Sunday, July 15, 2018

Book Review: 180 Seconds by Jessica Park

180 Seconds Cover Fabulous, slow-burn, New Adult romance

180 Seconds by Jessica Park

Reading Level: New Adult Romance
Release Date: April 25, 2017
Pages: 302 pages
Publisher: Skyscape
Source: Purchased
Reviewed By: Kate McMurry

Allison Dennis is an emotionally damaged loner. After years in foster care, she was miraculously adopted at age 16 by a wonderful gay man, Simon, who remained committed to her even when his long-time partner deserted him because he did not share Simon's desire to act as a father to a vulnerable teenager. As Allison begins her third year at university, she is still entrenched in the habit of barely looking beyond her nose at her fellow students when, without warning, she is hailed by a bubbly young woman and inexorably talked into participating in a social experiment near campus. The premise of the experiment is that she will stare into the eyes of a complete stranger, handsome Esben Baylor, for a full 180 seconds while a crowd looks on. Putting herself on display like this is so far out of the ordinary for Allison, it feels as if she's stepped into another dimension.

Fellow university student, Esben Baylor, has become a social media star because of his unconventional social experiments, and prior to sitting opposite to Allison, he has engaged in this particular experiment already that day with multiple other strangers. Each time it was a moving encounter, but with Allison, the intensity of the experience is overwhelming.

Staring into Esben's eyes, Allison undergoes a massive range of emotions, from pain, to fear, to joy, to excruciating passion, and becomes completely overwhelmed. When Esben reaches out to her to further explore the powerful connection between them, she flees from him. But the campus is a small, enclosed world, and inevitably, she runs into the fascinating Esben again.

The voice of the author of this New Adult romance novel is rather like Sarah Dessen, which is a semi-lit-fic style that I'm normally not a fan of when it is applied to romance, which such authors invariably fumble. Mainly because they rarely provide the happy ending that romance readers expect. If they have a romance at all, it is usually a secondary plot undergirding a main plot about a young woman's melodramatically messy coming-of-age.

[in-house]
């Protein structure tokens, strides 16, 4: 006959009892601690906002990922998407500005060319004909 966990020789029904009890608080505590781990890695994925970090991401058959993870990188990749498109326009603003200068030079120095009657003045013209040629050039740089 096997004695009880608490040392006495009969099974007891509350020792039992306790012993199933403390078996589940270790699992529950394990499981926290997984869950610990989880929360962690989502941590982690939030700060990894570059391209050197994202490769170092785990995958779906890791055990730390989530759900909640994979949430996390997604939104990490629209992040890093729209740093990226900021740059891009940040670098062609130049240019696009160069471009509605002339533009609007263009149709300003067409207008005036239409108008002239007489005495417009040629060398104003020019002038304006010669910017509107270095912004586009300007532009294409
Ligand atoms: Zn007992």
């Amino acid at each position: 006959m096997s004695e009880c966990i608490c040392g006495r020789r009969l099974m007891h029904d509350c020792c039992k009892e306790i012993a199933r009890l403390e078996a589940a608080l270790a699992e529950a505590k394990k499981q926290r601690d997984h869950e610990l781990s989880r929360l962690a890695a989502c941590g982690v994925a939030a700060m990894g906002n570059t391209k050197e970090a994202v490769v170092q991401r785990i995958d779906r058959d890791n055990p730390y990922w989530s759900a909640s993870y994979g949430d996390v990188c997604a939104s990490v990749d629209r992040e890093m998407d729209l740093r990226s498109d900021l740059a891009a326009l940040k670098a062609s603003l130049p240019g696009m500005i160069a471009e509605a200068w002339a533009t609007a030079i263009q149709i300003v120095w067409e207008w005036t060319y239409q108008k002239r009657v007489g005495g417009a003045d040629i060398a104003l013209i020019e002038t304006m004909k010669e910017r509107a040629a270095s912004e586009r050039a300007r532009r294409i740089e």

It seemed distressingly clear to me, on reading the first chapter of this book, that this was going to be a classic, lit-ficky, coming-of-age melodrama, which strongly contrasted with the premise of the story, as stated within the blurb for the book, which stresses that the romance is the core of the story. Given this contradiction, and the fact that I've been disappointed before, to be safe, before committing to reading this book, I skipped ahead on purpose to the very end and checked for a happily ever after. Once I saw that it is a traditional romance with the requisite HEA, I was willing to commit myself to reading it. An unhappy ending to a supposed romance novel is simply not to my taste.

Once I got past the very beginning of the novel, which exists to show us how alienated the heroine is, I soon came upon one of the best Meet Cutes I've ever read. In a romance novel, that first meeting is always the inciting incident that gets the story rolling and, wow, did it ever in this book!

What is amazingly out of character for the New Adult genre, which is more erotica than story most of the time these days, and which almost always has a "manwhore" hero, is that Esben is the dead opposite of that. As for graphic content, there is no overt sex between these two innocent protagonists, and what there is, is extremely tender as well as passionate, and it occurs toward the end of the book. Before that there is nothing but kissing. In other words, this is a "slow burn" romance--my favorite kind.

There is also essentially no cussing, in a world of New Adult fiction which is usually endlessly and irritatingly peppered with f-bombs. There are no bacchanalian drinking parties, which is another over-the-top convention in most New Adult novels. In fact, Allison only gets drunk one time with her best friend in her own dorm room, and it is used in the story in a non-destructive way, to loosen up the extremely socially anxious, introverted Allison so that she can confront Esben and have a crucial, emotionally open conversation that she would never normally be able to do. In other words, the drunkenness is used as, "in vino veritas," rather than "in vino erotica."

Also, though Allison's best friend is a proudly promiscuous counterpoint to the virgin heroine, unlike every other Young Adult and New Adult novel I have read with this now very hackneyed confidant character, she does not push Allison to join her in her self-destructive lifestyle. Which, of course, in cliched sex-obsessed, romance plots is an extremely common means to push the heroine to decide to have a one-night-stand with the hero as the Meet Cute that kickstarts their romance. A trope, by the way, I am utterly sick of seeing, and have been since the early 90s soon after authors first began offering it in the Harlequin Blaze erotica-romance line of short, contemporary romance novels.